Treaties - Collective treaties at the turn of the twentieth century



During the period 1880–1910, two new phenomena appeared that were to have great significance. The first was American participation in the vast collective treaties negotiated in Europe that dealt with such matters as the rules of warfare at sea and other issues important to American overseas commercial activities. Whereas the United States had been absent from the congresses of Vienna (1814–1815), of Paris (1856), and of Berlin (1878), as well as from the ambassadorial conferences of the Concert of Europe (an obvious consequence of the Monroe Doctrine), in 1880 it participated in the Madrid Conference on Morocco (treaty approved by the Senate on 5 May 1881) and in 1884 and 1885 in the Berlin Conference on equatorial Africa. In July 1890 the United States signed an international agreement on the suppression of the slave trade in Africa (approved by the Senate on 11 January 1892).

The United States also participated in the 1888–1889 Pan-American Conference in Washington, D.C., which created the Pan American Union; it had refused to take part in the attempt to create such a union in 1826. Later it took a seat at the Pan-American conferences in Mexico City (1901–1902), Rio de Janeiro (1906), and Buenos Aires (1910), as well as at the First International Peace Conference at The Hague (1899), which created the Permanent Court of Arbitration, and at the Second International Peace Conference at The Hague (1907). The United States also was represented at the Algeciras Conference (1906) on Morocco. On this occasion the Senate accepted the resulting agreement (in December 1906), but with the reservation that its approval did not signify a break with the traditional policy of noninvolvement in Europe.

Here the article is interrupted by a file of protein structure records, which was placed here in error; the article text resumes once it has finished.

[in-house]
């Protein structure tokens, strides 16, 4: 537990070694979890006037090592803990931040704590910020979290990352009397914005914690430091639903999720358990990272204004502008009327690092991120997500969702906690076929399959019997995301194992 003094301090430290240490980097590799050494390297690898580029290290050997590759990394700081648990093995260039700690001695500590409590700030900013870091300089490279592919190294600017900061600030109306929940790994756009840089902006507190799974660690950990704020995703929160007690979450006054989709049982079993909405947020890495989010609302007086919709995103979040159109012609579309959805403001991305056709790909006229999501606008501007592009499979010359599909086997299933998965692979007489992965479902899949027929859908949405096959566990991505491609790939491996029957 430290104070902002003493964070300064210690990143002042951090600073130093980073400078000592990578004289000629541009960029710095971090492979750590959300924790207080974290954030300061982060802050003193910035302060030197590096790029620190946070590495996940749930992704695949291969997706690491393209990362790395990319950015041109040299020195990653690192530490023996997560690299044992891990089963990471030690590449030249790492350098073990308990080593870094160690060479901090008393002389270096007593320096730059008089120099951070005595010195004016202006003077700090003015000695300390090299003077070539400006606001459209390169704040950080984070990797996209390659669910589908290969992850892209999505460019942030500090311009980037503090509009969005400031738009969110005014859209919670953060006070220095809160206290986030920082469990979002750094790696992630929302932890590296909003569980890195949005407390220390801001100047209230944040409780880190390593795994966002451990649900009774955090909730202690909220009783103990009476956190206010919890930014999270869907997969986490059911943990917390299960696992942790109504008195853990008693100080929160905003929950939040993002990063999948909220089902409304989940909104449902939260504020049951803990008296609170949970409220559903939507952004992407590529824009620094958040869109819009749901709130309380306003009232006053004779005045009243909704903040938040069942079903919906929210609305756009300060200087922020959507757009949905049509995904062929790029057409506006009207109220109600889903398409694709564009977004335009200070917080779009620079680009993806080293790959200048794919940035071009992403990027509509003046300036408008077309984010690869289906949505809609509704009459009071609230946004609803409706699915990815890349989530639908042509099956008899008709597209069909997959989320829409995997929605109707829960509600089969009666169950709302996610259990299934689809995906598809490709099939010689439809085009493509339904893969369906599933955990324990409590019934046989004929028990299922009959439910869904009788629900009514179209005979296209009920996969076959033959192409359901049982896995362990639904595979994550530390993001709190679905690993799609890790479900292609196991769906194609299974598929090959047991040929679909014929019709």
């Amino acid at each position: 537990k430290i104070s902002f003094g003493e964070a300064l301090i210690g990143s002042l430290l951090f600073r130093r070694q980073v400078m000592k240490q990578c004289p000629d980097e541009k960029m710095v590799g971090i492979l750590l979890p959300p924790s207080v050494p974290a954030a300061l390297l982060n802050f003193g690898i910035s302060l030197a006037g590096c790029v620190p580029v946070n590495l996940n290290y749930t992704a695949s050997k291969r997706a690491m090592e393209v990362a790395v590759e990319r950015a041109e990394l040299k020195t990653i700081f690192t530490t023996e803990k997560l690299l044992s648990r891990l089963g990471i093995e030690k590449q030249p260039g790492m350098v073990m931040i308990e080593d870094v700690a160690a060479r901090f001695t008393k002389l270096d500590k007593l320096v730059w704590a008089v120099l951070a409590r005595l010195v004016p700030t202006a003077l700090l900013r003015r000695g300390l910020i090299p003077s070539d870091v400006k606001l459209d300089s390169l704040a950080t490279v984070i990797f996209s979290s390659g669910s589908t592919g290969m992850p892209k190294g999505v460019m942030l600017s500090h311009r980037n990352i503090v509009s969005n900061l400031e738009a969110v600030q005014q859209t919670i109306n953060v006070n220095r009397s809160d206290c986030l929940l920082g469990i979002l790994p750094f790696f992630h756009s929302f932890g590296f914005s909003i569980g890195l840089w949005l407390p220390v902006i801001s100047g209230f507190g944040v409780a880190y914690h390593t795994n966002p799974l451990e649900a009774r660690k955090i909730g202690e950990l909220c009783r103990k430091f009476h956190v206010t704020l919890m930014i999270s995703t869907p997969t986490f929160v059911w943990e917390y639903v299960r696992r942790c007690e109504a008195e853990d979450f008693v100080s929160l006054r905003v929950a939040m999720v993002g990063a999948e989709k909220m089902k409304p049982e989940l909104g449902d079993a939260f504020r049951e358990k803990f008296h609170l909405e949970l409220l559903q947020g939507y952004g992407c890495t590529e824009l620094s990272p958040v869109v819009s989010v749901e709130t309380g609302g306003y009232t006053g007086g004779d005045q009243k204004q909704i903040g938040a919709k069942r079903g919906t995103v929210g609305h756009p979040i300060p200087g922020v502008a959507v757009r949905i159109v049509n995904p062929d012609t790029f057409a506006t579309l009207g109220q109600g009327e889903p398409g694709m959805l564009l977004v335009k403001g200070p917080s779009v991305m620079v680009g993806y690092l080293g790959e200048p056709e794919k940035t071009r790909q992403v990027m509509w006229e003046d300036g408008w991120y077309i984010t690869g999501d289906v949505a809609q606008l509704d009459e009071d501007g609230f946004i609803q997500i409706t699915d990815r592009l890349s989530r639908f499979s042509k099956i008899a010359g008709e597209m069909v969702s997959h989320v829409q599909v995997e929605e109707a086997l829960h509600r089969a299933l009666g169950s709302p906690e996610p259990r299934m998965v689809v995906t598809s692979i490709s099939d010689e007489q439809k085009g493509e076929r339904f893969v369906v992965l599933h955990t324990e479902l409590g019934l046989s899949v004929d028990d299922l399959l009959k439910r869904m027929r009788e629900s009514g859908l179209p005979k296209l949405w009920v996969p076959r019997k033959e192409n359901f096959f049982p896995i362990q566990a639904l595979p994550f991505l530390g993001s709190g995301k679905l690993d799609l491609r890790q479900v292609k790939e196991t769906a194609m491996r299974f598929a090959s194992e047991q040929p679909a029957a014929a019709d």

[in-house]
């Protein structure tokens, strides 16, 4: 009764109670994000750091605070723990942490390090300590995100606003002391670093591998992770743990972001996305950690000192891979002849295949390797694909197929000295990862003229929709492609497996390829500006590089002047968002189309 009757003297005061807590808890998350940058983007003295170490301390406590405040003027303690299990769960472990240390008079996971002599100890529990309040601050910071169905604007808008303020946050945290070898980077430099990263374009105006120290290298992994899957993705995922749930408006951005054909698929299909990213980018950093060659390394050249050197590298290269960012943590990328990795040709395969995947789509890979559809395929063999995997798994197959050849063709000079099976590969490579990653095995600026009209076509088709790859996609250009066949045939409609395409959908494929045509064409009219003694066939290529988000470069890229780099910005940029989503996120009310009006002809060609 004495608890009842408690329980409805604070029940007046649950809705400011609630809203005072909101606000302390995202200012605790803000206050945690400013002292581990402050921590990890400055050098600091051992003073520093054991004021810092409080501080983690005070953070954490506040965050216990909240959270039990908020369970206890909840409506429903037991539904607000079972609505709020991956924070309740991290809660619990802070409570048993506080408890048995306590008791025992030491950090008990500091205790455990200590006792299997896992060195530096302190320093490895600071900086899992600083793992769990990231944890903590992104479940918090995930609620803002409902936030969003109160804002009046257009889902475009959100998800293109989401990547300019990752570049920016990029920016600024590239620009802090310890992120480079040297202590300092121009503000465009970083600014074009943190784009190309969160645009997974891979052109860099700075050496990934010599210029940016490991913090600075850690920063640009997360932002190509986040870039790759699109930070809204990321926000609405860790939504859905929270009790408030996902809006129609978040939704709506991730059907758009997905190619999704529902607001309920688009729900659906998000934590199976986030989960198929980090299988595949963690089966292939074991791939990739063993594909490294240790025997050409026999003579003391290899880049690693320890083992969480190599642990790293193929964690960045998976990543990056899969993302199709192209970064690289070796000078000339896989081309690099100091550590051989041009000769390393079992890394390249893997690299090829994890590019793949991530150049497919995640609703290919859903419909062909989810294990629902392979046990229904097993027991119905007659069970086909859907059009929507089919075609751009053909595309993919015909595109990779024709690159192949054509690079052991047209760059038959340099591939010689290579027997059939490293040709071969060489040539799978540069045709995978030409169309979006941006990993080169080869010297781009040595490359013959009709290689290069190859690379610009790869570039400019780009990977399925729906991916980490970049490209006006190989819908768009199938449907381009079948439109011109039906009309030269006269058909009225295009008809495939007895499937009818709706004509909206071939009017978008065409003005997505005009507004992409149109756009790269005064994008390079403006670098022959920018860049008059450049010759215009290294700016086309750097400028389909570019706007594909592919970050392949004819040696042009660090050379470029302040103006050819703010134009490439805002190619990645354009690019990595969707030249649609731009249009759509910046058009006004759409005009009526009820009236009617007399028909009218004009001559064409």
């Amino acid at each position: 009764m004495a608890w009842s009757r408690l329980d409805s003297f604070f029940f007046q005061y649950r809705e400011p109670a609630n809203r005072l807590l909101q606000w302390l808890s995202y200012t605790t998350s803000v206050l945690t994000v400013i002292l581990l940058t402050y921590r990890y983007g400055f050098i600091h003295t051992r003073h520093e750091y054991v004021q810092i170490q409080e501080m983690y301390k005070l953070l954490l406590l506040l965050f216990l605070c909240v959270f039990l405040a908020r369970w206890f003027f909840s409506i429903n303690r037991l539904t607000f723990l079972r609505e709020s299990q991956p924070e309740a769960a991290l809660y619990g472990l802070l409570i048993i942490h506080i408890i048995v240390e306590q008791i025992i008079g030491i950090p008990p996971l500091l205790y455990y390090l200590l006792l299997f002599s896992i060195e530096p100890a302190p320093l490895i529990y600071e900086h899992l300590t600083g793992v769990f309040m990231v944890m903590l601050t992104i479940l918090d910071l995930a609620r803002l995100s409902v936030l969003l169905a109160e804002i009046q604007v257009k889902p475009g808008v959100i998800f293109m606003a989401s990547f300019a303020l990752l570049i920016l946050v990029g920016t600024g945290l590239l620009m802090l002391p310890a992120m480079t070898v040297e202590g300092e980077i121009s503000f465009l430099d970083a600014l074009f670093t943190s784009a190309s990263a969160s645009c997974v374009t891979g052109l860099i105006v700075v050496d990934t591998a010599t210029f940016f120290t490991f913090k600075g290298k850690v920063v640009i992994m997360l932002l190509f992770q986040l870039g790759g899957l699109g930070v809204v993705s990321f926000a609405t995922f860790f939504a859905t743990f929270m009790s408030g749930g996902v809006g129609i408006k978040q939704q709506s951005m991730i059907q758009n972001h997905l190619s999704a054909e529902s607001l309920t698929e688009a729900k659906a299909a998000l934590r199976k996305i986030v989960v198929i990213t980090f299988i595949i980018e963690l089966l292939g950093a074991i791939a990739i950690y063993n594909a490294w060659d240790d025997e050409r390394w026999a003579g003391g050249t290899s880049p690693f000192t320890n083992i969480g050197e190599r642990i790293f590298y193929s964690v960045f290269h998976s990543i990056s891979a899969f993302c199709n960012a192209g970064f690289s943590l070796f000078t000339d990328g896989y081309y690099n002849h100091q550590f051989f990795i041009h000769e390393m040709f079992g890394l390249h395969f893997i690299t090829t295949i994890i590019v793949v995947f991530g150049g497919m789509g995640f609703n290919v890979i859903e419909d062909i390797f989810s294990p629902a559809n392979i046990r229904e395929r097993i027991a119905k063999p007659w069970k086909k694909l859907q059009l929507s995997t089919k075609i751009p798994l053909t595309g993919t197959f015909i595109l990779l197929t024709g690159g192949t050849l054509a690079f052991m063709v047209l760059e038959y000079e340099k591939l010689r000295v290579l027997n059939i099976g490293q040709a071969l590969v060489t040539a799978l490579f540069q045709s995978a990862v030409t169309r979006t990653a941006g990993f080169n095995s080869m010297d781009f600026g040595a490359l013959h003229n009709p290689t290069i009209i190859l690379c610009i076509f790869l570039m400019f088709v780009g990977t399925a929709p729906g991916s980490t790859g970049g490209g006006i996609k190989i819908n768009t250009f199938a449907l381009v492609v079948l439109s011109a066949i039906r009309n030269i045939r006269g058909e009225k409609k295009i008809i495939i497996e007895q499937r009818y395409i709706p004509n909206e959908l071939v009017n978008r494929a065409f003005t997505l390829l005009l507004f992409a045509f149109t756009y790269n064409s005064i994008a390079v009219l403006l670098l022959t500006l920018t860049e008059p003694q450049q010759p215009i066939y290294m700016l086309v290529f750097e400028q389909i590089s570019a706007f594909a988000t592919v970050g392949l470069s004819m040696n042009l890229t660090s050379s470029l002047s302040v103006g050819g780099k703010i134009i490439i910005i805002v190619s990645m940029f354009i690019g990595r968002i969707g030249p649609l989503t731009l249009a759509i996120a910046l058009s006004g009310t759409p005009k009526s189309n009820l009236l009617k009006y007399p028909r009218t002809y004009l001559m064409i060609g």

The second new development was that for the first time in its history, the United States assumed the role of mediator between two great powers, Russia and Japan, then at war. President Theodore Roosevelt had been anxious to maintain the balance of power in the Far East. He knew that the United States possessed an effective means of putting pressure on the victorious Japanese, that is, the possibility of helping them obtain funds to revive their bankrupt economy. Consequently, as early as April 1905, before the decisive Russian naval defeat at Tsushima, he secretly agreed to serve as a mediator. Japan accepted mediation on 31 May, after the battle of Tsushima, for it realized that it was better to limit its ambitions than to risk provoking a coalition against it. The resulting Treaty of Portsmouth, in part a product of American initiatives, dissatisfied Japanese ultranationalists. The United States also was mediator (without being a signatory) at the Central American Peace Conference held in November–December 1907 in Washington, D.C.



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